Although the virus hit Montana later than most other states, an early scare at Bozeman Health Deaconess Hospital jump-started preparations, said Dr. Eric Lowe, an emergency room doctor, medical director for pre-hospital emergency services, and technical specialist for Bozeman Health’s COVID-19 response team.  

A sick patient checked in to the hospital in early February, having recently returned from China, where the coronavirus first appeared. The patient was quarantined and tested negative, but the event provided the impetus for Bozeman Health, the hospital’s parent organization, to activate a formal response, launching an Incident Command on Feb. 10. That process and structure includes daily communication and collaboration with the health department, which had already created its own IC on Jan. 29 to coordinate with the county’s emergency management team, local fire departments, and other first responders.

“We went from zero to 60 in our preparations overnight,” Lowe said of the hospital’s process. “It got us moving so much earlier than we may have otherwise, and maybe than many other places got a chance to do.”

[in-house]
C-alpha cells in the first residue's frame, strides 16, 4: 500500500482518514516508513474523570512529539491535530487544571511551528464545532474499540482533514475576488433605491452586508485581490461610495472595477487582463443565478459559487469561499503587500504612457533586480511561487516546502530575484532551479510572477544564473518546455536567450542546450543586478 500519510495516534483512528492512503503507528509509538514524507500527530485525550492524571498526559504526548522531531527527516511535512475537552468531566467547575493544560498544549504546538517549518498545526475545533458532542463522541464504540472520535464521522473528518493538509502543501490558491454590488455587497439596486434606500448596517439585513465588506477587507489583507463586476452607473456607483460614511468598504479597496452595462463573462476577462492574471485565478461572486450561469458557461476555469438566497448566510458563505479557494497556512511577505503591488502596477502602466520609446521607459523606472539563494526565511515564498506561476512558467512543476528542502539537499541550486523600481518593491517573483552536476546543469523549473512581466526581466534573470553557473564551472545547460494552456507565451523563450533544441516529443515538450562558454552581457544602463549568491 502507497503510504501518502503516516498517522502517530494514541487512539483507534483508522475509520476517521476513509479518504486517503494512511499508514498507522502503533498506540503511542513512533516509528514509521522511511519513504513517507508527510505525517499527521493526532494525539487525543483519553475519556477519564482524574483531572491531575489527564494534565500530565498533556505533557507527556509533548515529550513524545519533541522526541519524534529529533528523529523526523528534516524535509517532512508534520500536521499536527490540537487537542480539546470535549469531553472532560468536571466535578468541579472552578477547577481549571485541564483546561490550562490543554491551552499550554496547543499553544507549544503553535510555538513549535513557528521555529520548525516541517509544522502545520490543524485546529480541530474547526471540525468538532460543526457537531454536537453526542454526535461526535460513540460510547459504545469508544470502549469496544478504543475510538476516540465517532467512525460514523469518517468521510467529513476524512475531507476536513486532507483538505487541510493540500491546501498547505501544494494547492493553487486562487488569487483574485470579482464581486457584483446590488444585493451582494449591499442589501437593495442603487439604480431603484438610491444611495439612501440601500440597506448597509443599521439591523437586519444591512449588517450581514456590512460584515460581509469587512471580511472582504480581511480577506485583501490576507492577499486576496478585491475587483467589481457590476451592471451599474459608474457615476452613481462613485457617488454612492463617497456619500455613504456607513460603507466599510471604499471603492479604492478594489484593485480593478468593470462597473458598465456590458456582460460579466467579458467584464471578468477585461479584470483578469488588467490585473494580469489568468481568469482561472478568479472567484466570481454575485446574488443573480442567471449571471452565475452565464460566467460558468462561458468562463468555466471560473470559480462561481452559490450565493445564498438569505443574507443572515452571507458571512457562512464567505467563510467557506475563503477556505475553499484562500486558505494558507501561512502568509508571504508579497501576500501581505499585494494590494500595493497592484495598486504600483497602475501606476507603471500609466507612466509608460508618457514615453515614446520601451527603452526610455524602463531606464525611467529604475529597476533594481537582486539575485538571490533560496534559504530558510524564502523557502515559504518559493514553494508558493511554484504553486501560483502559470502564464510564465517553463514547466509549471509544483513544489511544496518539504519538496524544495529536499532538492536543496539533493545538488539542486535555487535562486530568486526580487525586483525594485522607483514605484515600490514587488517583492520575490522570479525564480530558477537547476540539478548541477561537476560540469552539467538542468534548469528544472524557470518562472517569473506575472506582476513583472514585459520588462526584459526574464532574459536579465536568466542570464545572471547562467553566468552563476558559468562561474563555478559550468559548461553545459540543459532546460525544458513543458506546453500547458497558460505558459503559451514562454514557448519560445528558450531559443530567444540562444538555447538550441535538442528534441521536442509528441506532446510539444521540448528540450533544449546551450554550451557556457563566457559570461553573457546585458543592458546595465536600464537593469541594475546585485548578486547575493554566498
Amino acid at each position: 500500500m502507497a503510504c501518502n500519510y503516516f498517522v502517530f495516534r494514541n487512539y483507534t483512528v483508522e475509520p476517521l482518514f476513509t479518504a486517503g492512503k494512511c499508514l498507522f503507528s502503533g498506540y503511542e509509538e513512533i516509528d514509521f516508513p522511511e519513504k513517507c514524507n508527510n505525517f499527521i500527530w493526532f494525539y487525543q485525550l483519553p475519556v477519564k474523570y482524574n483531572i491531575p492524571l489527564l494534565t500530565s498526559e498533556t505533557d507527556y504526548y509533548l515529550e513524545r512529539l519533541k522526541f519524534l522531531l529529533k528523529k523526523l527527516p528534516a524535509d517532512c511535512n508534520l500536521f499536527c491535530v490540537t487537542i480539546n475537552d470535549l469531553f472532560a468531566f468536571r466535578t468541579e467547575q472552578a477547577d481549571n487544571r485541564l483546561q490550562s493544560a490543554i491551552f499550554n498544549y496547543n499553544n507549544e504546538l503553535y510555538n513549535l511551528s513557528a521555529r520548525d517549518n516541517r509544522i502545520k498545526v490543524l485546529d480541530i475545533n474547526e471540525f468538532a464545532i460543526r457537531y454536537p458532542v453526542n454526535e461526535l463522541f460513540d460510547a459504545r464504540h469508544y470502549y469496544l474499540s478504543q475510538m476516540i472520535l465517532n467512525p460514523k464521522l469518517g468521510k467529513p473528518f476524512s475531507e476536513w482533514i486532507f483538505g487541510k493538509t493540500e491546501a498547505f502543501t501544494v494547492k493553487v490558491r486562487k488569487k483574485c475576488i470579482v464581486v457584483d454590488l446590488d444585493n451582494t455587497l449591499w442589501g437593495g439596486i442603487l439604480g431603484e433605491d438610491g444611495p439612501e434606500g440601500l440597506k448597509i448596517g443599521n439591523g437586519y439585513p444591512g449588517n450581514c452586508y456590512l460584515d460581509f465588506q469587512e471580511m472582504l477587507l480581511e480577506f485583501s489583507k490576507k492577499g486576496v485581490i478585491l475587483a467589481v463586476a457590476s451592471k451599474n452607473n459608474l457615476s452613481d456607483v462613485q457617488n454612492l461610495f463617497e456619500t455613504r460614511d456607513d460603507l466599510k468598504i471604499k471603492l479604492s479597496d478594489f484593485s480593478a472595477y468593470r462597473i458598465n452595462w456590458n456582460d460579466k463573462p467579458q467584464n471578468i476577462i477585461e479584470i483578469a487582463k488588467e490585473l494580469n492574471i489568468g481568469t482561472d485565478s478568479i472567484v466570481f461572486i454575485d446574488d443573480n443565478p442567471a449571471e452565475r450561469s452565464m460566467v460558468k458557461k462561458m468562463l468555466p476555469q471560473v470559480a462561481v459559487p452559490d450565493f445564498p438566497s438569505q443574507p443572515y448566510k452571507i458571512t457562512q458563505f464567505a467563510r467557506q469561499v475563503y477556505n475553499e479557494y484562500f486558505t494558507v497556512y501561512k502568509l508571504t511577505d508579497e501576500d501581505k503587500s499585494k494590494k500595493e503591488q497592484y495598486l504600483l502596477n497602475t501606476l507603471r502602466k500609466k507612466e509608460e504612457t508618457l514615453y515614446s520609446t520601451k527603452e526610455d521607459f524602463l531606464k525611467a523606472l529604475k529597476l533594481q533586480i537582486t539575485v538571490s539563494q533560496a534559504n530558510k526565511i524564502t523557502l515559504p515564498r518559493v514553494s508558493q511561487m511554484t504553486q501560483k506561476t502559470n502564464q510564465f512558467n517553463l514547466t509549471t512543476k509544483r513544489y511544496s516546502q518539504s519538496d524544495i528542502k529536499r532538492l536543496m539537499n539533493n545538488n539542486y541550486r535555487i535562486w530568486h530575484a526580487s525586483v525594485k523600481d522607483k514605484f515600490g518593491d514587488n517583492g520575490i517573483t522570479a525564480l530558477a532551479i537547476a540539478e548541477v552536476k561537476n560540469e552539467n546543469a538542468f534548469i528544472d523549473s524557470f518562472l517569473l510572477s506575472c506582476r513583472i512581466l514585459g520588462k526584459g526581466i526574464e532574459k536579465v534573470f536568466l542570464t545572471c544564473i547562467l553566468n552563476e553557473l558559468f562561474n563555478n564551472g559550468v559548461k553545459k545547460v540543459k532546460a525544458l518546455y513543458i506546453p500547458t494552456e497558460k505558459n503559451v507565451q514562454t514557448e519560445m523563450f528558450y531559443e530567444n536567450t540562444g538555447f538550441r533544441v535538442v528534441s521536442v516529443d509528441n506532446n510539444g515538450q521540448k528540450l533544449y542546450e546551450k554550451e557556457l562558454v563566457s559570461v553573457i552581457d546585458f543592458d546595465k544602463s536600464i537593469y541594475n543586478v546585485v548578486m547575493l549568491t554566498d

Even so, Lowe said, health care workers are anxious. “[We’ve all] seen images and stories from elsewhere, and that does cause some fear. But there is also an underlying feeling of, ‘this is what we trained for,’ and a willingness to stand up and be there for a community.”   

Protocols for all medical entities in the area are changing quickly. Bozeman Health, which administers Deaconess Hospital and a number of other facilities in Bozeman, Belgrade, and Big Sky, is now sending all employees and medical staff twice-daily coronavirus status updates. Those include any new or updated protocols and the number of confirmed COVID-19-positive individuals in the county, said spokesperson Lauren Brendel, who explained that Bozeman Health uses CDC guidelines to implement changes as necessary.